Making Thanksgiving Work for You

Kirsten Cantleyanxiety Making Thanksgiving Work for You
Kirsten Cantley | Blog: Mentally Preparing for The Holidays

Making Thanksgiving Work for You

Family dynamics and the operating systems within each family can be tricky. Even in the healthiest of families there is always going to be some discord or unrest at times. Holidays are the most common time for these disputes to arise.
Within the family system it is uncanny how when you go back to your childhood home for Thanksgiving, or any time, you become the person you were when you lived there. For example, you go right back to your teenage self and so do your siblings. Your parents may even treat you like children again. In some family systems you may still be being treated like a child even though you live miles and miles away.
Going home to see family members who you don’t necessarily get along with or who just get under your skin is not the most pleasant experience. Also, being treated like a child isn’t really a self-esteem booster either.
Why should you dread the holidays? Don’t you think you have the right to relish and enjoy the holidays? It’s such a wonderful time of year rich in tradition and festivities. You maybe wanting to enjoy the holidays but cannot think of how you possibly could when you must see relatives that really don’t make you feel so great. What do you do?

Mentally Preparing for the Holidays

The first thing you must do is remember that you are a grown adult now who has the right to express themselves and demand kindness and respect. Remember, you are no longer a child. Some family members, especially mothers and fathers still treat their adult children like little children, and this causes great distress for most adult children. You must be able to speak up and remind your family members that you are a grown adult and would like to be treated as such. Remember, when you are using your voice and expressing yourself always do it with an assertive, calm voice. If you are passive, you will not be taken seriously and if you are aggressive, you risk the person you are speaking to become defensive, their walls go up and their ears shut. Remember it is a conversation not a confrontation. A lot of people fear having conversations where they must assert themselves and ask for what they need. It is not a confrontation. There is nothing confrontational about asking for how you would like to be treated and respected. Always have an open, loving heart when you express yourself. Hopefully you will be heard and your relationships with family members will deepen and grow stronger.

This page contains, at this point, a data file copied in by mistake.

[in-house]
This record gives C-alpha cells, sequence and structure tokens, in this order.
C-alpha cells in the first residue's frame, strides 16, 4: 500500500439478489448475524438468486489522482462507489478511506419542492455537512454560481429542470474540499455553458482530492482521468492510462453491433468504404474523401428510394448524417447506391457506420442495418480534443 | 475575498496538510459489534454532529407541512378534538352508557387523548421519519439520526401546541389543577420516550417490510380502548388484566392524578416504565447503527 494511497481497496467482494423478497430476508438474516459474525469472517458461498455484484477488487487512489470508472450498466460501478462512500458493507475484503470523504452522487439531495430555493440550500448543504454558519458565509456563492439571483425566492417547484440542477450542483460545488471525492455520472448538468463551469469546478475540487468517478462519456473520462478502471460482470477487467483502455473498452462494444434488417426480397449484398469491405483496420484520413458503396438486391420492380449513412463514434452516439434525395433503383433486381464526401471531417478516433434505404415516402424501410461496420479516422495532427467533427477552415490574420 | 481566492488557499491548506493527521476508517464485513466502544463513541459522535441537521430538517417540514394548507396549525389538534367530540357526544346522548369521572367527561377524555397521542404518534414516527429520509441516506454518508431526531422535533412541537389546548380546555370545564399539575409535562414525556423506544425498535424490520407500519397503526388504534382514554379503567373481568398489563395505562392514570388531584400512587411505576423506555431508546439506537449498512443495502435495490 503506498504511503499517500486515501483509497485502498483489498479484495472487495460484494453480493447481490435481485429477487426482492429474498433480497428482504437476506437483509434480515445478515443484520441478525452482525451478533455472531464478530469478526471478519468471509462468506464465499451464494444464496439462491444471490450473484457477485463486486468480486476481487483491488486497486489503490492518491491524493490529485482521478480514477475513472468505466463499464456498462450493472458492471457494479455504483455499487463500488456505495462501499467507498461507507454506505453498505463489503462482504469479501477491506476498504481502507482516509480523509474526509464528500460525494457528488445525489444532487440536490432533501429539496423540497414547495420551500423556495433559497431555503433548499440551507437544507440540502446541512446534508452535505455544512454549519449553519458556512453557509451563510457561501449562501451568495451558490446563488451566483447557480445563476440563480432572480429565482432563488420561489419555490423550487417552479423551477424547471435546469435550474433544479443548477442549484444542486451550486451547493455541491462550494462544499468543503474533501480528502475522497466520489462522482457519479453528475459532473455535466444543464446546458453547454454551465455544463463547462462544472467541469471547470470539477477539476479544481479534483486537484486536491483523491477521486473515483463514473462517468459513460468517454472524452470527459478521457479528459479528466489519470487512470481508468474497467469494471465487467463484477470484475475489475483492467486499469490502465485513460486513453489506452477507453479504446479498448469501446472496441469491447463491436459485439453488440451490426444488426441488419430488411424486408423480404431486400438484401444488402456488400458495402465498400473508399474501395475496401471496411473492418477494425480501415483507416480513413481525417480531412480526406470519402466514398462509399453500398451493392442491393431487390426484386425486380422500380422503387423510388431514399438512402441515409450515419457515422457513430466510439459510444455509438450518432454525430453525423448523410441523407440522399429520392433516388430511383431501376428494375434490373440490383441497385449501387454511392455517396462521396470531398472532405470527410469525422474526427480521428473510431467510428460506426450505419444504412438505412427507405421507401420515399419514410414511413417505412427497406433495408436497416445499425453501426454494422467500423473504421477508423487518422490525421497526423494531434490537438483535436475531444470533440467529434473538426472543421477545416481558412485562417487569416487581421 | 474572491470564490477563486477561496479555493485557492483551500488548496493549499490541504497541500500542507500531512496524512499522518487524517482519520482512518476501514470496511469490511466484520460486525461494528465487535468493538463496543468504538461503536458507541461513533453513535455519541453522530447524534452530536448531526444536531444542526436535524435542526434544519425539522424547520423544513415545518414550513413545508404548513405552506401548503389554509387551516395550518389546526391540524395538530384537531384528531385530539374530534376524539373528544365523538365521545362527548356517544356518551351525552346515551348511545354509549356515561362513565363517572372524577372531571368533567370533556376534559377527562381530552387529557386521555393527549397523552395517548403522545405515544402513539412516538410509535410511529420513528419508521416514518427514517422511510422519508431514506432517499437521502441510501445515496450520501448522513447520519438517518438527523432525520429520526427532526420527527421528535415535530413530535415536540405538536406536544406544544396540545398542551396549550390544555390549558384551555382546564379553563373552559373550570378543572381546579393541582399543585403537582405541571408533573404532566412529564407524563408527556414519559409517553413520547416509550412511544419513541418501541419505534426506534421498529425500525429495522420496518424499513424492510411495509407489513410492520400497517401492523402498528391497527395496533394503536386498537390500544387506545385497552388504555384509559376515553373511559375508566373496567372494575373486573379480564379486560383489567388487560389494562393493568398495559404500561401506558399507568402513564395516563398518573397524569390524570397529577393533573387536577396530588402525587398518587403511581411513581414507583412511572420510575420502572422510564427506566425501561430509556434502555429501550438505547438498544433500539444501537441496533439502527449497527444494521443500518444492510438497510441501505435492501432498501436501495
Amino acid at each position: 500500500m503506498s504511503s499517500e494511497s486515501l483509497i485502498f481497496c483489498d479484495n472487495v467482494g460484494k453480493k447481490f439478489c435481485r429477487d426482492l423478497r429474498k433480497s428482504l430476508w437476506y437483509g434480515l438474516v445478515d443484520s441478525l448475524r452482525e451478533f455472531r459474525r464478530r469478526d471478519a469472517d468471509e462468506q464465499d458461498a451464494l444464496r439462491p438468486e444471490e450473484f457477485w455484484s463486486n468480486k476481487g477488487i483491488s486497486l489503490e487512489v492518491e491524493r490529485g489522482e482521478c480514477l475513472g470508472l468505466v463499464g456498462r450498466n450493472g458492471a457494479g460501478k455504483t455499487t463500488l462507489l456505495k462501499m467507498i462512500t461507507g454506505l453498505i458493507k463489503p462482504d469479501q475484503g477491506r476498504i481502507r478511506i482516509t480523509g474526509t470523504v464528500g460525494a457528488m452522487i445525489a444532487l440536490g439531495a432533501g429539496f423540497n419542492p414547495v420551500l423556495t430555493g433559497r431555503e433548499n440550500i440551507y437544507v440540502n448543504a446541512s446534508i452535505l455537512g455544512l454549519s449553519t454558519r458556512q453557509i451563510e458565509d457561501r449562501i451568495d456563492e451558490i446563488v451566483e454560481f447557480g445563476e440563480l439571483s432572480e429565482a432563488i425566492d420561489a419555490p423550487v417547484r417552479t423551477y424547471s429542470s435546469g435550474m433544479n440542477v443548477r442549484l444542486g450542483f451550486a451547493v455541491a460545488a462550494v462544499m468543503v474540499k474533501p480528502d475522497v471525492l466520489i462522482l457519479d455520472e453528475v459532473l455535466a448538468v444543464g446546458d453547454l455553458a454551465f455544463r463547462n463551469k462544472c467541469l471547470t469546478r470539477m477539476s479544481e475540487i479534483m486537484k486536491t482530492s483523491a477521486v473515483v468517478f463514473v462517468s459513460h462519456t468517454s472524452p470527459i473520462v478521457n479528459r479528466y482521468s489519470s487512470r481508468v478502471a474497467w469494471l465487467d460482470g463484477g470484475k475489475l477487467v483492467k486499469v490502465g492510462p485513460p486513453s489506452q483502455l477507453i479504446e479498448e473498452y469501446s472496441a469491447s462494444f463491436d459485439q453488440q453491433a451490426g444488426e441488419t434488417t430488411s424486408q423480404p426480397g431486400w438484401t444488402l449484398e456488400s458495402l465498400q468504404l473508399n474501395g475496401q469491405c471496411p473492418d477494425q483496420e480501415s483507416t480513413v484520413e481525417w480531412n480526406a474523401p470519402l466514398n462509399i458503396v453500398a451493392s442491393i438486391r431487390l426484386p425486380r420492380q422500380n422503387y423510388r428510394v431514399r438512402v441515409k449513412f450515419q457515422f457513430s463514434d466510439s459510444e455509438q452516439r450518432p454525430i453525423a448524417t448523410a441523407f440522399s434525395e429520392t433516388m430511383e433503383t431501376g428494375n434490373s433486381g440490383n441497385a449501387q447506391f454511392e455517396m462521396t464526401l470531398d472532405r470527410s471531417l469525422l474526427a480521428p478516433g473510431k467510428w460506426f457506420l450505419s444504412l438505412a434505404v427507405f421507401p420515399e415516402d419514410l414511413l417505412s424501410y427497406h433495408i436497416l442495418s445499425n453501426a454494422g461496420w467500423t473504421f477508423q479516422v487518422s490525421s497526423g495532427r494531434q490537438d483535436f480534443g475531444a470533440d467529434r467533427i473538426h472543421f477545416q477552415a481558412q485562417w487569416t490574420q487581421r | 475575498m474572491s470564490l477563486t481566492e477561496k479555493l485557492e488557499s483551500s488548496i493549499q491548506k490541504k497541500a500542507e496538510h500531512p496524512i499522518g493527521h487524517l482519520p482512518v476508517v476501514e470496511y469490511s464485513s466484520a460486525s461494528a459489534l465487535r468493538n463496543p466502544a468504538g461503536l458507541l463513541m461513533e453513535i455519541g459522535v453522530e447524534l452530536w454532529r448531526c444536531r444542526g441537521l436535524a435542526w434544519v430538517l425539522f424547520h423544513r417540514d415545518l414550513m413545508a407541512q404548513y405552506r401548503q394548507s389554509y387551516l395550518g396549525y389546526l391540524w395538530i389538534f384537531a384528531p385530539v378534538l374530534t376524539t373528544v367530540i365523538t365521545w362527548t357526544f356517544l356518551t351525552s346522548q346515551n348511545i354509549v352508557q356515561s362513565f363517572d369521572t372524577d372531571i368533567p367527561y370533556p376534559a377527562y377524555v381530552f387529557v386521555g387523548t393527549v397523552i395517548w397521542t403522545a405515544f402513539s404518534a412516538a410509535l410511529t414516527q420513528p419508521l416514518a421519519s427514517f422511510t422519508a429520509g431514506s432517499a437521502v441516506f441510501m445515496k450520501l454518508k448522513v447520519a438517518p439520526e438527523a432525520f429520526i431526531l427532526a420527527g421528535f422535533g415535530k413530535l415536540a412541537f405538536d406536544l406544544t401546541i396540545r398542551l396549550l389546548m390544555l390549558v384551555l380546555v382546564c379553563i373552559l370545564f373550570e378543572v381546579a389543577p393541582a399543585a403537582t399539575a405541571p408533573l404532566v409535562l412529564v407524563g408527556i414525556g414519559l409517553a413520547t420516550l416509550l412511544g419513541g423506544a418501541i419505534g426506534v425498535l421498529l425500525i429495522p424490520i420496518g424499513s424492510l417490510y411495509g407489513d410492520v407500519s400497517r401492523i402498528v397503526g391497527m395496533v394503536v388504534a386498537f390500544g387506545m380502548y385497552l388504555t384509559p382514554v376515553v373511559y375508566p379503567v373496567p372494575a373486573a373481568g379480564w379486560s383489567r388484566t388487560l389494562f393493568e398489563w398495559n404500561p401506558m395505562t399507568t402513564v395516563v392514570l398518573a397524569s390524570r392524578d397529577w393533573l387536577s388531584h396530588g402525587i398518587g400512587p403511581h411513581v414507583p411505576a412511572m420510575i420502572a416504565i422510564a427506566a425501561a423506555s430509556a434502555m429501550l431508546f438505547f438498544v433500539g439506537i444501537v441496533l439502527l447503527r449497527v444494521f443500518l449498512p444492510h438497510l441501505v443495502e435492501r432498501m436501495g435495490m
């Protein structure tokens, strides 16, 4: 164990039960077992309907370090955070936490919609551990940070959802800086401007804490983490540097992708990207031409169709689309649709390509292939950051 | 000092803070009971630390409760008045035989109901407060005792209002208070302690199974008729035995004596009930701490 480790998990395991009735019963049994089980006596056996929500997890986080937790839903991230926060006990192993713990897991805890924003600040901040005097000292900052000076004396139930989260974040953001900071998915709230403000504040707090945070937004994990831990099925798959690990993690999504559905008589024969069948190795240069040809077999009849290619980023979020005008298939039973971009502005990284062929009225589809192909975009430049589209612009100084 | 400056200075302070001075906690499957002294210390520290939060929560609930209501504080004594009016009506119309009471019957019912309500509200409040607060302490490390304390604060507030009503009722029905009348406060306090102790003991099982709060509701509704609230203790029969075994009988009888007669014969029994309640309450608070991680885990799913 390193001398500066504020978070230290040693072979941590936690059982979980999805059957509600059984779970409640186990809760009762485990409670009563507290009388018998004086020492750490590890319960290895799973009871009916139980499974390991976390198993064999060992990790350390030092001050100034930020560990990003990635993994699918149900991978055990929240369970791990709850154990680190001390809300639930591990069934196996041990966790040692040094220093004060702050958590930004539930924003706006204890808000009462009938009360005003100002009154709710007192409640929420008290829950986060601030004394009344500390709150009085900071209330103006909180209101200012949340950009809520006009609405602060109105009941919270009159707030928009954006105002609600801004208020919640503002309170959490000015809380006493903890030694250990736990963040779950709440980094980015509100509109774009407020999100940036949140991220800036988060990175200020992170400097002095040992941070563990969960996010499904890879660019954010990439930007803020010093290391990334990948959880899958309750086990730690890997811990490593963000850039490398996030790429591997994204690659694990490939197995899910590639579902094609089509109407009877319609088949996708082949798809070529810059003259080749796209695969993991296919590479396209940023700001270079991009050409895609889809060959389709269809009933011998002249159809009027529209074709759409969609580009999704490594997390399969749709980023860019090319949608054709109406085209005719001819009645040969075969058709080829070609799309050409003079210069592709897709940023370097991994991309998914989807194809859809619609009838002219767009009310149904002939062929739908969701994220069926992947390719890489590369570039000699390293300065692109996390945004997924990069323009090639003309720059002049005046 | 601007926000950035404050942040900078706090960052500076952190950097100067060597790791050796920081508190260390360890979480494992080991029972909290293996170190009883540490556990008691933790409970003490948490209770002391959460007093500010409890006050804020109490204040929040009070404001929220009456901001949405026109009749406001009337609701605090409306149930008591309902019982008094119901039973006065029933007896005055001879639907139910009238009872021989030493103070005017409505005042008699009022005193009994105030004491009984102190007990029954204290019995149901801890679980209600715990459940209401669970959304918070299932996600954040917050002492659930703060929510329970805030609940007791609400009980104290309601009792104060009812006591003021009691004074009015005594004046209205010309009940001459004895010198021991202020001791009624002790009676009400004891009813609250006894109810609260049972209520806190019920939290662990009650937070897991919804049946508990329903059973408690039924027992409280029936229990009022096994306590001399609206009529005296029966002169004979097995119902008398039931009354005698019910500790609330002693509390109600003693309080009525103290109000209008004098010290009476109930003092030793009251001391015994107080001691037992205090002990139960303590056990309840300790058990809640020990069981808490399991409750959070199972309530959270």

Keep your side of the street clean. What I mean by this is to remember that you don’t have to react when someone around you is not acting the way you wish they would. Once you have expressed your boundary if the other person is not willing to respect your boundary, then you don’t have to react to them, you don’t have to engage with them. Focus on taking care of you and enjoying yourself to the best of your ability. Engage with family members who do respect your boundaries and who you do feel good being around.
Please remember that it is more than alright to put boundaries in place with family. It is actually a very healthy thing to do. It is wonderful for your mental health and your self-esteem.
Remember to practice, practice, practice using your voice and expressing your boundaries. It will feel uncomfortable at first, perhaps, but after a while it will be second nature. It will become your new normal.
It’s time to start taking care of you. Nurturing your soul. Stoking your internal flame. You are worth it!
Happy Thanksgiving!

Love, Peace & Happiness!
Kirsten Louise Cantley

Kirsten Louise Cantley
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